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Top Financial Retirement Tips for Canadians

Tip #1: Do a bit of planning

Are you planning to work part time into retirement? Do you have a company sponsored pension? Are you staying in your home? Are you planning to become a snowbird? These days, people’s retirement dreams are all over the map. Now would be an excellent time to sit with a Financial Advisor and put all of your financial resources and your retirement goals on the table and make sure they all match up. A few easy adjustments often make the difference between financial stress and financial security during retirement.

Tip #2: Prepare a “retirement budget”

Most Advisors will tell you that retirement is less expensive than your working years. No more commuting to work and lunch at the office. No more expensive business outfits. Take that dream vacation when the prices are low rather than trying to have it during the holiday break with everyone else. Shop the sales since you have the time. Go to the movies on Tuesday and get a deal!

As a rule of thumb, many Advisors suggest that you’ll spend 70% of what you used to spend while you are working. But crunch the numbers yourself. If you are planning to be a snowbird and winter in Arizona or Florida, your numbers might be very different.

For more on how much you need in retirement, see our site.

Tip #3: Pay off your debts (if possible)

While we’d always say this is a good idea, since your income will drop significantly in retirement, now is a good time to get rid of all your debts. The money you were spending on interest can now be saved or used to finance your retirement lifestyle. Even what we’d call “reasonable debt” (mortgages) no longer makes sense in the retirement years if you can afford to eliminate it.

Tip #4: Maximize your investments (if possible)

Just because you are retired doesn’t mean you can’t contribute to Registered Retirement Savings Plans (RRSP) and Tax-Free Savings Accounts (TFSA). Of course, at a certain age (currently 71), you have to start drawing down your RRSP but until that time you can still get the tax savings by contributing.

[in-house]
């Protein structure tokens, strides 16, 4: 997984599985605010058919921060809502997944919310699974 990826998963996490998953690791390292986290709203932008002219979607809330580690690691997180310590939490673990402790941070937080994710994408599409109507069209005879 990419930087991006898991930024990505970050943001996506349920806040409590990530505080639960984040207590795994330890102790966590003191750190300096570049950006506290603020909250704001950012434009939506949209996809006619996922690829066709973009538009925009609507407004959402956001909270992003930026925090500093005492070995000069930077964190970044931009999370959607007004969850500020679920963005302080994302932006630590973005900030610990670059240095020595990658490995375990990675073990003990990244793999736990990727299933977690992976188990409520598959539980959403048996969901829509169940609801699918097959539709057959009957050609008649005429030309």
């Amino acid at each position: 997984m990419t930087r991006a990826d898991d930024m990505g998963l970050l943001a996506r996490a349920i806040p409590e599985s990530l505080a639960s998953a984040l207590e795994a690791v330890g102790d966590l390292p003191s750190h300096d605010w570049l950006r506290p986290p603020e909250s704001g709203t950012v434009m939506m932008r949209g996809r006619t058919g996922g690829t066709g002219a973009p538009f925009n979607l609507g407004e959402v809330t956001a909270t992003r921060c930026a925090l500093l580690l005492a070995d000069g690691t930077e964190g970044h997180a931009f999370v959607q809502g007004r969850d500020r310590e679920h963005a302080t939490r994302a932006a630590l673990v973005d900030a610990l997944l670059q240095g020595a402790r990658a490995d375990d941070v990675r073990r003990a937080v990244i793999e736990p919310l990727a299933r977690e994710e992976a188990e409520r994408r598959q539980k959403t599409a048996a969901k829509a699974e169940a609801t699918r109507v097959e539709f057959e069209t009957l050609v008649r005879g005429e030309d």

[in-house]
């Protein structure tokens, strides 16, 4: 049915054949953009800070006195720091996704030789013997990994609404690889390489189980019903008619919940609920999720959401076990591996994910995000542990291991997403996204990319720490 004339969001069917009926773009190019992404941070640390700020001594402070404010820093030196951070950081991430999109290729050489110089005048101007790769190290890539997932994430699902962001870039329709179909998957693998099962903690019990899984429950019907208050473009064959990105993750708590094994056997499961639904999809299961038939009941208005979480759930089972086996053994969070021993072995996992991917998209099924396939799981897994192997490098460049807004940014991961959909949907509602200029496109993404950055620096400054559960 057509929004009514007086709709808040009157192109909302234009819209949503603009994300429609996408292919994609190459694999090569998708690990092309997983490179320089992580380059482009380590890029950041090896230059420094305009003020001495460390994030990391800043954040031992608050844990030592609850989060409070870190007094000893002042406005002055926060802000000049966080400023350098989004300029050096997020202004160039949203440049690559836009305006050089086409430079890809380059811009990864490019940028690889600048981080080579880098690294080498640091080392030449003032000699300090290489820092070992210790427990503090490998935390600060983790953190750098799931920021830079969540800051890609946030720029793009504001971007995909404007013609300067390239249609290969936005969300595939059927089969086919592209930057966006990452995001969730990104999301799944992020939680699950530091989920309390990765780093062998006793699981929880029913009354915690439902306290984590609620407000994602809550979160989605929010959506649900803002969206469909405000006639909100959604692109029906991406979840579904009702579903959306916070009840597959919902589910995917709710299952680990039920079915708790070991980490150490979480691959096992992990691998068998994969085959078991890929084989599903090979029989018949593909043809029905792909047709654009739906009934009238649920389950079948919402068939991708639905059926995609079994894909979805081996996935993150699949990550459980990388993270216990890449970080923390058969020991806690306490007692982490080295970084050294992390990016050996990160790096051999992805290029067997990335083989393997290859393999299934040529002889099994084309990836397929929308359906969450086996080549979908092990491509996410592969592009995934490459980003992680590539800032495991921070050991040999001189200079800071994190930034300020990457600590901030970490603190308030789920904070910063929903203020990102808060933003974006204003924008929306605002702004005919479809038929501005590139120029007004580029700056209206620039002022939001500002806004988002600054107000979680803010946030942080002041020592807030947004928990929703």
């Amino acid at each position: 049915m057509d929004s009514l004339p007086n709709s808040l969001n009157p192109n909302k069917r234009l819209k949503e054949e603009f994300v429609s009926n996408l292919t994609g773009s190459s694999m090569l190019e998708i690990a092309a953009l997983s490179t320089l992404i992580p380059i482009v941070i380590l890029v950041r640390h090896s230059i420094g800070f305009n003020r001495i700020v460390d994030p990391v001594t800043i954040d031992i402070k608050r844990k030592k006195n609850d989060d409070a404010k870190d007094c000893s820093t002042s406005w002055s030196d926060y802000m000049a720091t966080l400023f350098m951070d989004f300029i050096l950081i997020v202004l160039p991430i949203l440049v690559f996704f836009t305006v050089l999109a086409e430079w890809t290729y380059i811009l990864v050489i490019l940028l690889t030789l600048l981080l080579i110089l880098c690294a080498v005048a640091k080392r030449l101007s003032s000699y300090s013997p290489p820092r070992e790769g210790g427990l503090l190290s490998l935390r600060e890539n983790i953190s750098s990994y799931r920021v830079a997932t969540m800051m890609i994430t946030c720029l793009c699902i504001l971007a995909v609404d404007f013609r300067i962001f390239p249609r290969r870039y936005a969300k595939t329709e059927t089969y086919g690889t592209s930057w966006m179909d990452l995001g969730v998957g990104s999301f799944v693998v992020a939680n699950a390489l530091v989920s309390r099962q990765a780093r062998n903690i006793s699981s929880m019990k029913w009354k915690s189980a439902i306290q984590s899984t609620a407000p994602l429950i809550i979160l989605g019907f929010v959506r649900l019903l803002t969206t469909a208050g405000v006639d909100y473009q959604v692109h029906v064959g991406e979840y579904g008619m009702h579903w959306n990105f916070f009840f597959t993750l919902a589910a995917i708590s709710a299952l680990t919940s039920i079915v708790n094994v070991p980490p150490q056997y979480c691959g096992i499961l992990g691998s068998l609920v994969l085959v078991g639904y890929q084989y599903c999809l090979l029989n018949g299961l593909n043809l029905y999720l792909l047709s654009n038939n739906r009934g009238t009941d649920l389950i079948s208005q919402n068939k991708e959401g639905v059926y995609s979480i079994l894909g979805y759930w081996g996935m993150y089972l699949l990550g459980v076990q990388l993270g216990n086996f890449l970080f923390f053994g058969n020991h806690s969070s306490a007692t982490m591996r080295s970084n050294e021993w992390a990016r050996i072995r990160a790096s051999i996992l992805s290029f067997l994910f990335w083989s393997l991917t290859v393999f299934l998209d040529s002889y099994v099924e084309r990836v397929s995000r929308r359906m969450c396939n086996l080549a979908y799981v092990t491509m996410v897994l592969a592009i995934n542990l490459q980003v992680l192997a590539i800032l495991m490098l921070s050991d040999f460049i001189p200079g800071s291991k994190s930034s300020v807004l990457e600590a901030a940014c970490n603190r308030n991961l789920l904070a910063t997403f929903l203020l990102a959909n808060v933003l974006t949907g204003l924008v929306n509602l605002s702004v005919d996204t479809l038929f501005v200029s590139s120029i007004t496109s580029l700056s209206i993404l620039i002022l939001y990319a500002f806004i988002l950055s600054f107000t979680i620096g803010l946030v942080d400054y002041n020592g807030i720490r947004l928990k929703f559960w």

Tip #5: Don’t make any big financial decisions immediately after retiring.

This tip applies to any big change in your life (first job, first child, children moving out, divorce, etc). It is tempting to want to quickly act on the ideas that have been brewing for a few years but people often find the realities of retirement are different from what they expected. Many people find themselves working after they “retire”. Others find that that 70% of pre-retirement spend rule of thumb doesn’t apply to them. Take a little time and make sure you know your earning and spending patterns in retirement before you make any big moves. A Financial Advisor can help with this.

Tip #6 Figure out how much you’ll get from Government Programs

For most of us, Old Age Security (OAS), Canada Pension Plan (CPP)/Quebec Pension Plan (QPP) and the Guaranteed Income Supplement (GIS) all pay out less than we’d hope considering the amount of time we’ve paid into the program. Do your research and make sure you know how to expect to supplement your savings in retirement. We have resources on our site to help.

How much will I get from Government Programs?

Tip #7 Get Professional Advice

While you can navigate retirement by yourself and we certainly want to give you the tools and knowledge to do that, this is a time in your life where many things are going to change and there are many financial variables at plan. Getting a little support from a Financial Advisor can yield big dividends.

Get help here.

Also, check out our page dedicated to Financial Tips in Retirement.

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